Archaeologists have used stone tools to answer many questions about human ancestors in both the distant and near past and now they are analyzing the origin of obsidian flakes to better understand how people settled and interacted in the inhospitable Kuril Islands.
Using X-ray fluorescence spectrometers, archaeologists from the University of Washington and the Smithsonian Institution have found the origin of 131 flakes of obsidian, a volcanic glass. These small flakes were discarded after stone tools were made from obsidian and were found at 18 sites on eight islands in the Kurils. The flakes were found with other artifacts that were dated over a time period spanning about 1,750 years, from 2500 to 750 years before the present.
The largest artificial underground cav in Israel has been exposed in the Jordan Valley in the course of a survey carried out by the University of Haifa's Department of Archaeology. Prof. Adam Zertal, who headed the excavating team, reckons that this cave was originally a large quarry during the Roman and Byzantine era and was one of its kind. Various engravings were uncovered in the cave, including cross markings, and it is assumed that this could have been an early monastery.
"It is probably the site of "Galgala" from the historical Madaba Map," Prof. Zertal says.
More than 100 feet deep in Lake Huron, on a wide stoney ridge that 9,000 years ago was a land bridge, University of Michigan researchers have found the first archeological evidence of human activity preserved beneath the Great Lakes.
The researchers located what they believe to be caribou-hunting structures and camps used by the early hunters of the period.
"This is the first time we've identified structures like these on the lake bottom," said John O'Shea, curator of Great Lakes Archaeology in the Museum of Anthropology and professor in the Department of Anthropology. "Scientifically, it's important because the entire ancient landscape has been preserved and has not been modified by farming, or modern development."
Dating human migration has always been something of a guess, especially without corroborating archaeological evidence.
Researchers at the University of Leeds say they have devised a more accurate method . That's good news, because the most widely used genetic method works back to find the last common ancestor of any particular set of lineages using samples of mitochondrial DNA (mtDNA), but this method has recently been shown to be unreliable, throwing 20 years of research into doubt.
A University of Leicester student will be presenting his discovery of 425 million year-old fossils found in rocks from the Silurian period of geological time in Herefordshire. The fossils represent a great range of animal groups and their study has tremendously increased knowledge of the evolution of life.
David Riley’s research represents the first major attempt by scientists to understand the preservation pathway giving us a rare ‘window’ into a Silurian sea floor environment.
2008 excavations at Hohle Fels Cave in the Swabian Jura of southwestern Germany recovered a female figurine carved from mammoth ivory from the basal Aurignacian deposit. The figurine is the earliest depiction of a human and one of the oldest known examples of figurative art worldwide and is at least 35,000 years old.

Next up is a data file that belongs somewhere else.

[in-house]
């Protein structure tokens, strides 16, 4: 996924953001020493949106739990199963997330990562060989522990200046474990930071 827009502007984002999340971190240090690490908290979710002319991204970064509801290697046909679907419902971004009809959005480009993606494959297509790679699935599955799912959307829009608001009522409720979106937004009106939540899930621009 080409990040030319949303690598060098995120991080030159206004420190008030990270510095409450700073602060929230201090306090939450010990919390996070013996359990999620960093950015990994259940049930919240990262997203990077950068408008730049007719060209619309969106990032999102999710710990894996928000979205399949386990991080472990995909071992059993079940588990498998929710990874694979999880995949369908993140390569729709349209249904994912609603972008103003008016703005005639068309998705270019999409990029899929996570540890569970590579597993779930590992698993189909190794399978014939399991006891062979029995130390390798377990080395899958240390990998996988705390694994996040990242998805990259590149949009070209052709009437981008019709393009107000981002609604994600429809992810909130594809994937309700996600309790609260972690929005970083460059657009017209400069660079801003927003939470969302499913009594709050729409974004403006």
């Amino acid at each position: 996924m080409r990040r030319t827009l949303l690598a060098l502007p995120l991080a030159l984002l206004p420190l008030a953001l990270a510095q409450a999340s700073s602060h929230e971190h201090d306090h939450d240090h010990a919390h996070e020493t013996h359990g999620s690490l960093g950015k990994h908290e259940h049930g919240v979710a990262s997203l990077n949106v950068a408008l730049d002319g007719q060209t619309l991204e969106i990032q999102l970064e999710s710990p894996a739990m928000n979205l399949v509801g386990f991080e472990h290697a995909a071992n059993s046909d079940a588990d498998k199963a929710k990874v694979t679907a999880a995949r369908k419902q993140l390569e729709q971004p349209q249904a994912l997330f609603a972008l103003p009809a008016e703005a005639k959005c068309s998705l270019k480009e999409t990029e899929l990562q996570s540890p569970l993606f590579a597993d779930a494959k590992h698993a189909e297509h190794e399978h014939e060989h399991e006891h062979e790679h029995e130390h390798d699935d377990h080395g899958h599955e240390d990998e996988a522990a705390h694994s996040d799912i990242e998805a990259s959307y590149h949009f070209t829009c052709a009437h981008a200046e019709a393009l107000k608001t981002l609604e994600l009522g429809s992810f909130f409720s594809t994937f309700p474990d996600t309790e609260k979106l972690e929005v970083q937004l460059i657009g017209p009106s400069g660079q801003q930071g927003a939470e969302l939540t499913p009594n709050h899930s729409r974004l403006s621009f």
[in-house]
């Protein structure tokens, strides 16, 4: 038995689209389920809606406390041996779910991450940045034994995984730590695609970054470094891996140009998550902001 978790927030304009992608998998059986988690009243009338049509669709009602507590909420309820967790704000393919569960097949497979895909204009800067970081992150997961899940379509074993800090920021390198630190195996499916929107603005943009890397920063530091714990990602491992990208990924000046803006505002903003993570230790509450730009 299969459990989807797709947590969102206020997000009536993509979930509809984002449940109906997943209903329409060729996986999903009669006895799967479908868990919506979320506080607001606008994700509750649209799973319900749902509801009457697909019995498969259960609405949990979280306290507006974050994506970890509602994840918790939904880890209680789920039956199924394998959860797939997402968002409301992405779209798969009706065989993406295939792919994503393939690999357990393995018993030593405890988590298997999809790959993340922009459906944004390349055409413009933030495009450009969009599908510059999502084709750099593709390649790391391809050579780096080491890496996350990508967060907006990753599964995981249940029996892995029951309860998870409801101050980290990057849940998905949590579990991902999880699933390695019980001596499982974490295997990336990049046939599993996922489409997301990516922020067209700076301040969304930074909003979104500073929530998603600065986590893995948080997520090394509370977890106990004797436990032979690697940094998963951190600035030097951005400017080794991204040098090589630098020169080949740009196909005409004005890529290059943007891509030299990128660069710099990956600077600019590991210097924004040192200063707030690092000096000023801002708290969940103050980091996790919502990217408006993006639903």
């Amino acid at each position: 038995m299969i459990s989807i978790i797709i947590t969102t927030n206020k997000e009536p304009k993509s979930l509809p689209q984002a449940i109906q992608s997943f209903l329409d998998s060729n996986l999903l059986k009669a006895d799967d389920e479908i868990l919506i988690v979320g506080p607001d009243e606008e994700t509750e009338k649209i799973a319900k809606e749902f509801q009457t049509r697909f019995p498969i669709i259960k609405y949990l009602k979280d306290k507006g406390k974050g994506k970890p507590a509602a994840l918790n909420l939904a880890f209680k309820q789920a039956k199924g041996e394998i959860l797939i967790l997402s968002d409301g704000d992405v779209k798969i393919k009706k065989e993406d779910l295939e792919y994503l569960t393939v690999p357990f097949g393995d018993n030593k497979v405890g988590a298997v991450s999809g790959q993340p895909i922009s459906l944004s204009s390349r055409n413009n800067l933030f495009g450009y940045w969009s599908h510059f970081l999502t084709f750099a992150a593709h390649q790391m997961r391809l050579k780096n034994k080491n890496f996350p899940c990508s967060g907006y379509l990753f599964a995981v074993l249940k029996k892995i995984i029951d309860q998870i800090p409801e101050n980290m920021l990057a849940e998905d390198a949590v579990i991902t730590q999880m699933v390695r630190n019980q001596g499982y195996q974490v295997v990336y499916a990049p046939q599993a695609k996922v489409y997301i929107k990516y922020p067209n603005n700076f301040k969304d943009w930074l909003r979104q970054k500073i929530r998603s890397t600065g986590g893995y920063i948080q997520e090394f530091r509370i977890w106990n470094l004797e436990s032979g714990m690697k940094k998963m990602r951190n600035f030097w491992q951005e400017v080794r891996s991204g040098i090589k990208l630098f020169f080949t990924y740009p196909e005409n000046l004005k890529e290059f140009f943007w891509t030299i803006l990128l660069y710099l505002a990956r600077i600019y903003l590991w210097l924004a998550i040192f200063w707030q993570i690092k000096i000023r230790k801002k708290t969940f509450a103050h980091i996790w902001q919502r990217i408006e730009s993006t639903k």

If you're looking closely at the Venus of Hohle Fels
below, you may also notice those are breasts, which radically changes our views of the context and meaning of the earliest Paleolithic art; maybe it's porn-eolithic.
The oldest submerged town in the world is about to give up its secrets — with the help of equipment that could revolutionise underwater archaeology.
The ancient town of Pavlopetri lies in three to four metres of water just off the coast of southern Laconia in Greece. The ruins date from at least 2800 BC through to intact buildings, courtyards, streets, chamber tombs and some thirty-seven cist graves which are thought to belong to the Mycenaean period (c.1680-1180 BC). This Bronze Age phase of Greece provides the historical setting for much Ancient Greek literature and myth, including Homer’s Age of Heroes.
A recent find has archaeologists and pet-lovers equally excited. How much do you love your little Fido? Enough to wrap him in linen and take him with you? I'm not thinking summer vacation here but something more along the lines of Valhalla. That is exactly what happened to an Egyptian puppy some 2,300 years ago.
Kidding, Fresh Kokanee: The Pathways of Salmon just seemed so bland. Just testing out a wee hypothesis. Human with an opposable thumb and all that? Still reading this? Good.
Thanks for that commercial break. And now back to Kokanee.
A trove of Benjamin Franklin letters has turned up in the British Library. Discovered by University of California, San Diego professor Alan Houston, the letters are copies of correspondence that hasn't been seen in more than 250 years.
All dating from the spring and summer of 1755, the 47 letters by, to and about Franklin are in the hand of one Thomas Birch, a contemporary of Franklin's who was a prodigious – almost inveterate – compiler and transcriber of historical documents. They are being published for the first time in the April issue of the William and Mary Quarterly.